Microstructural abnormalities of white matter differentiate pediatric and adult-onset bipolar disorder

Department of Psychiatry, Pediatric Brain Research and Intervention Center, University of Illinois at Chicago, IL 60608, USA.
Bipolar Disorders (Impact Factor: 4.97). 08/2012; 14(6):597-606. DOI: 10.1111/j.1399-5618.2012.01045.x
Source: PubMed


White-matter microstructure, known to undergo significant developmental transformation, is abnormal in bipolar disorder (BD). Available evidence suggests that white-matter deviation may be more pronounced in pediatric than adult-onset BD. The present study aimed to examine how white-matter microstructure deviates from a typical maturational trajectory in BD.
Fractional anisotropy (FA) was measured in 35 individuals presenting with first episode BD (type I) and 46 healthy controls (HC) (aged 9-42) using diffusion tensor imaging (DTI). Patients were medication free and close to illness onset at the time of the DTI scans. Tract-based spatial statistics were used to examine the center of white-matter tracts, and FA was extracted from nine tracts of interest. Axial, radial, and mean diffusivity were examined in post-hoc analyses.
The left anterior limb of the internal capsule (ALIC) showed significantly lower FA in pediatric than adult-onset BD. The lower FA in BD was due primarily to greater radial, rather than decreased axial, diffusivity.
The ALIC connects the frontal lobes with archistriatum, thalamus, and medial temporal regions, and alteration in these pathways may contribute to mood dysregulation in BD. Abnormalities in this pathway appear to be associated with an earlier onset of illness and thus may reflect a greater susceptibility to illness.

Download full-text


Available from: John A Sweeney, Nov 17, 2015
  • Source
    • "These parameters give an in vivo measure of water diffusion parallel and perpendicular to WM fibers and reflect axonal and myelin integrity respectively (Beaulieu, 2002). RD values have been found increased at the onset of BD (Lu et al., 2012) and when comparing BD patients to those with unipolar depression (Benedetti et al., 2011) or unchanged in elderly BD (Haller et al., 2011). However, most of the above mentioned studies focused on patients suffering from BD-I; only a few included mixed groups of BD-I and BD-II (Bruno et al., 2008; Mahon et al., 2009). "
    [Show abstract] [Hide abstract]
    ABSTRACT: Background: Diffusion tensor imaging (DTI) studies of bipolar disorder (BD) report contrasting results and are mainly focused on bipolar I (BD-I) samples. We aimed at investigating how and where DTI parameters differ between BD-I and bipolar II (BD-II) and between BD and healthy control subjects (HC). Methods: We conducted a tract-based spatial statistics analysis of DTI derived parameters, namely fractional anisotropy (FA), axial diffusivity (AD) and radial diffusivity (RD) in a matched sample of 50 BD (25 BD-I and 25 BD-II) during the chronic course of the illness and 50 HC. Results: Compared to BD-I and HC, BD-II showed lower FA but no significant AD or RD differences in the right inferior longitudinal fasciculus (ILF). Both patient groups showed lower AD and RD in the left internal capsule and lower AD across the left ILF, the cortico-spinal tract within the right hemisphere and bilaterally in the cerebellum with respect to HC. Limitations: Patients were medicated at the time of scanning; the BD-II group had higher Hamilton Rating Scale for Depression scores than the BD-I group. Conclusions: BD-II patients differ from BD-I in the ILF. Both BD subtypes showed widespread white matter (WM) changes in the internal capsule, cortico-spinal tract and cerebellum. The loss of WM integrity in BD-II might be due to demyelination whereas WM changes common to both subgroups could be attributable to axonal damage.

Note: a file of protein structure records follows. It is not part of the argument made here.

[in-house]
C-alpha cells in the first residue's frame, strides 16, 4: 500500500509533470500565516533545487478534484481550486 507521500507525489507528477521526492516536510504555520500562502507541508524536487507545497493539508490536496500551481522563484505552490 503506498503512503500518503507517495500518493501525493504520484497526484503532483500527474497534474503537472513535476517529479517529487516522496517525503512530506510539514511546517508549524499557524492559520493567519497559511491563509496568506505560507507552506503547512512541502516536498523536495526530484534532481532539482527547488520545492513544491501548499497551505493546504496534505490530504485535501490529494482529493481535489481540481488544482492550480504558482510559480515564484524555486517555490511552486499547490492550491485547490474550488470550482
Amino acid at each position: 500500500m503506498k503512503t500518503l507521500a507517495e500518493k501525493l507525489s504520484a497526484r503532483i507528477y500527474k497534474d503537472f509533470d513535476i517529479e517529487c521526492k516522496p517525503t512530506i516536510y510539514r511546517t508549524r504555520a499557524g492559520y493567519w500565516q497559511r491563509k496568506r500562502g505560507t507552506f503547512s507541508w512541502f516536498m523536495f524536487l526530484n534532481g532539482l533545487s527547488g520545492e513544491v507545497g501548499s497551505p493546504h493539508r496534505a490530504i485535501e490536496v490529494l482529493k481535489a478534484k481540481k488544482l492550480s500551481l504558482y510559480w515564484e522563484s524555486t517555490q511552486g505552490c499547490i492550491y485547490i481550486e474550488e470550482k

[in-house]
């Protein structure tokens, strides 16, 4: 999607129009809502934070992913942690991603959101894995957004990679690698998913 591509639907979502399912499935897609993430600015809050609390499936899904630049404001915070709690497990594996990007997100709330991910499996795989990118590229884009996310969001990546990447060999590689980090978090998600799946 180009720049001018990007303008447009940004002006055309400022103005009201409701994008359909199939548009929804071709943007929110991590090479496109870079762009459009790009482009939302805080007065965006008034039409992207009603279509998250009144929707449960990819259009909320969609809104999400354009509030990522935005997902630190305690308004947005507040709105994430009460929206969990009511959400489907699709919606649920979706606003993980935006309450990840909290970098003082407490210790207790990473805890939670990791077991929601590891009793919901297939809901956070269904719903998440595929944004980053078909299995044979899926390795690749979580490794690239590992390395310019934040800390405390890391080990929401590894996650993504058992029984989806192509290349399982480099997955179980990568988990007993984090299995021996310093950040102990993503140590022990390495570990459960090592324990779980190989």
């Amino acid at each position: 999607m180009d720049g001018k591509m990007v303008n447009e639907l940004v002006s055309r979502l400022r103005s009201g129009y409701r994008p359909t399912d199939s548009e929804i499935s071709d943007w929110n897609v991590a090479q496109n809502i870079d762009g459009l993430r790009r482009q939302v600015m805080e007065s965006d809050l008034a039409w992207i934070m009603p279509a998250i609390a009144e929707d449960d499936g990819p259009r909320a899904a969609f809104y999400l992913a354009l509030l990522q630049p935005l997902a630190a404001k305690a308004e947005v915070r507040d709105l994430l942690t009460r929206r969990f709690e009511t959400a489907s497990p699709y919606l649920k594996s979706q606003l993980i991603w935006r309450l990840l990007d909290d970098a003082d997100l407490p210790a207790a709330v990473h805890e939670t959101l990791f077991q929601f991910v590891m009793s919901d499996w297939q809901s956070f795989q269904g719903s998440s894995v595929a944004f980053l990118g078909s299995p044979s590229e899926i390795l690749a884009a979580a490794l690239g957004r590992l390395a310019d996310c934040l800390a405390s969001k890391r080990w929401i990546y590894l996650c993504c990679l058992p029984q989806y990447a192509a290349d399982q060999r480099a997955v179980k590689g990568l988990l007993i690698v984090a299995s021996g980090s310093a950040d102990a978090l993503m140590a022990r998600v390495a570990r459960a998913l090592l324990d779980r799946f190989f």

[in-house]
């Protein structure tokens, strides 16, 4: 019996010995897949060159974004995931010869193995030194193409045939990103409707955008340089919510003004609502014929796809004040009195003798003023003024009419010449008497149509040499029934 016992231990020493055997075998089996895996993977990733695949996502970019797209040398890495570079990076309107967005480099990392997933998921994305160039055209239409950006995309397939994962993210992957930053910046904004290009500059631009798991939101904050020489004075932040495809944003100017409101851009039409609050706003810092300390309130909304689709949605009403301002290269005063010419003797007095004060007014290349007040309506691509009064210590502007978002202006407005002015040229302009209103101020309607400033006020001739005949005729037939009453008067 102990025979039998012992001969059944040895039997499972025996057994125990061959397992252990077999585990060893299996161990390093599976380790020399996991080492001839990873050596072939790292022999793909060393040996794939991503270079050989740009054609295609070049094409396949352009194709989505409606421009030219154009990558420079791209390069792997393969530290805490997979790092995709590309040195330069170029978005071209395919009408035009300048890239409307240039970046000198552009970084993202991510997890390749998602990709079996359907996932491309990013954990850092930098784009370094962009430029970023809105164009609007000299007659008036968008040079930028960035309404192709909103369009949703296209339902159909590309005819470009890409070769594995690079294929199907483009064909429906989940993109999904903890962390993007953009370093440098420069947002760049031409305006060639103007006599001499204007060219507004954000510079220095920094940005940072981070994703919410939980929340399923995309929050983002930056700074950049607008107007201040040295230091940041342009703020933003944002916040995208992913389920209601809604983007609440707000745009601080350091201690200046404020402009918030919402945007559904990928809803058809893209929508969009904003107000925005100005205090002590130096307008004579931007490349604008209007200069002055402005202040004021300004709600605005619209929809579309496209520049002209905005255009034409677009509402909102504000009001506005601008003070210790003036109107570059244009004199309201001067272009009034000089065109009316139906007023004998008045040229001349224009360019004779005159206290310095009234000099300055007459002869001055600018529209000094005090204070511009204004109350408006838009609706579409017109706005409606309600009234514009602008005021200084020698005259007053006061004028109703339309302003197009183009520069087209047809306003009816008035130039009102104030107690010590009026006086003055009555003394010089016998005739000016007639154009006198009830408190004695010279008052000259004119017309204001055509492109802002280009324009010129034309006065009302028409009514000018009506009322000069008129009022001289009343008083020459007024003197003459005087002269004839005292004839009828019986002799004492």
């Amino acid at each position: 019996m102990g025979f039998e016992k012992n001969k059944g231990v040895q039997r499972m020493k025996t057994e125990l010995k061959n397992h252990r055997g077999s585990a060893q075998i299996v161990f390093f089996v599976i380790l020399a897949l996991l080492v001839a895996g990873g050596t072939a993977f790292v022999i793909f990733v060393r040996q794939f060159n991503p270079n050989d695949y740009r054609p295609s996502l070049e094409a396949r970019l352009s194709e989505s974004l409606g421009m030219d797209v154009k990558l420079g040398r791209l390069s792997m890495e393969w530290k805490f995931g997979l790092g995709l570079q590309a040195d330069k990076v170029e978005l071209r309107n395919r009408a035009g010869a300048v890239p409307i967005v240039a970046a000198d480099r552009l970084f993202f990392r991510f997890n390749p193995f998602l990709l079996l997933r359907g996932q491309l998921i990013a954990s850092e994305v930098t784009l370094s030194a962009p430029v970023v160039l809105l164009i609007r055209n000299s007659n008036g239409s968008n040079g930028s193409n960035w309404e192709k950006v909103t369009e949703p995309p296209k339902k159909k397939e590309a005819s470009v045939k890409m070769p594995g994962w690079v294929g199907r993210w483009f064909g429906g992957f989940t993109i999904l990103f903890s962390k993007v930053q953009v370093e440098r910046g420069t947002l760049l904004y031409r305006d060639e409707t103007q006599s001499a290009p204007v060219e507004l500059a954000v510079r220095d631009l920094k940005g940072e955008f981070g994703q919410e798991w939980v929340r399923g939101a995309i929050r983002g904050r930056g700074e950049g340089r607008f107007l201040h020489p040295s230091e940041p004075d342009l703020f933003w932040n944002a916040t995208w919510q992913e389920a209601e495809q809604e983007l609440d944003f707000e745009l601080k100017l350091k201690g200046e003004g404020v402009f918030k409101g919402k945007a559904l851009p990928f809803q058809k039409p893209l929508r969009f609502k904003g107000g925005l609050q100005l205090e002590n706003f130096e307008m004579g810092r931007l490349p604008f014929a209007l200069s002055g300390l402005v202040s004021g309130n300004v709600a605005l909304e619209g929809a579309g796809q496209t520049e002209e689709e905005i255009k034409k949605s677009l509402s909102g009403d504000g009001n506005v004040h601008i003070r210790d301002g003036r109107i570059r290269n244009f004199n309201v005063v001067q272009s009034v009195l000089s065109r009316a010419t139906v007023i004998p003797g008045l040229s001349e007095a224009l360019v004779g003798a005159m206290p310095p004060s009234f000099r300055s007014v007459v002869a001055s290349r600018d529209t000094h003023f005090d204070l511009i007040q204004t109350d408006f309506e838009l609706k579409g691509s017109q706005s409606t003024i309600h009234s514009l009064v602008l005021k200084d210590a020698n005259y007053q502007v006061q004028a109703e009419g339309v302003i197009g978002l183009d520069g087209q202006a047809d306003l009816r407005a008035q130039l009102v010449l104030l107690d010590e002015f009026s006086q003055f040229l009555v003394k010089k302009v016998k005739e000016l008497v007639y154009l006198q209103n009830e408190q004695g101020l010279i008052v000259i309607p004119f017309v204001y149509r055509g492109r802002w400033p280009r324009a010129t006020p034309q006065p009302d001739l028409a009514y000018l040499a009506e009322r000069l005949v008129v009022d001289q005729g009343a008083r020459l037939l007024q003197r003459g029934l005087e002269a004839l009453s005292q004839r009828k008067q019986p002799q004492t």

Full-text · Article · Sep 2015 · Journal of Affective Disorders
  • Source
    • "DTI whole brain studies using tract-based spatial statistics (TBSS) address some of the limitations of VBM, such as registration of images to a common template, smoothing kernel selection, and adjusting for partial volume effects, via a skeletonization process (Smith et al., 2006). Studies of adolescents with BD using TBSS have found WM aberrations in the CC, fornix, cingulate, and parietal/ occipital corona radiata (Barnea-Goraly et al., 2009; James et al., 2011; Lu et al., 2012; Gao et al., 2013b). In summary, previous studies in adults and youth with BD suggest WM tract aberrations in limbic circuitry and major association and commissural tracts. "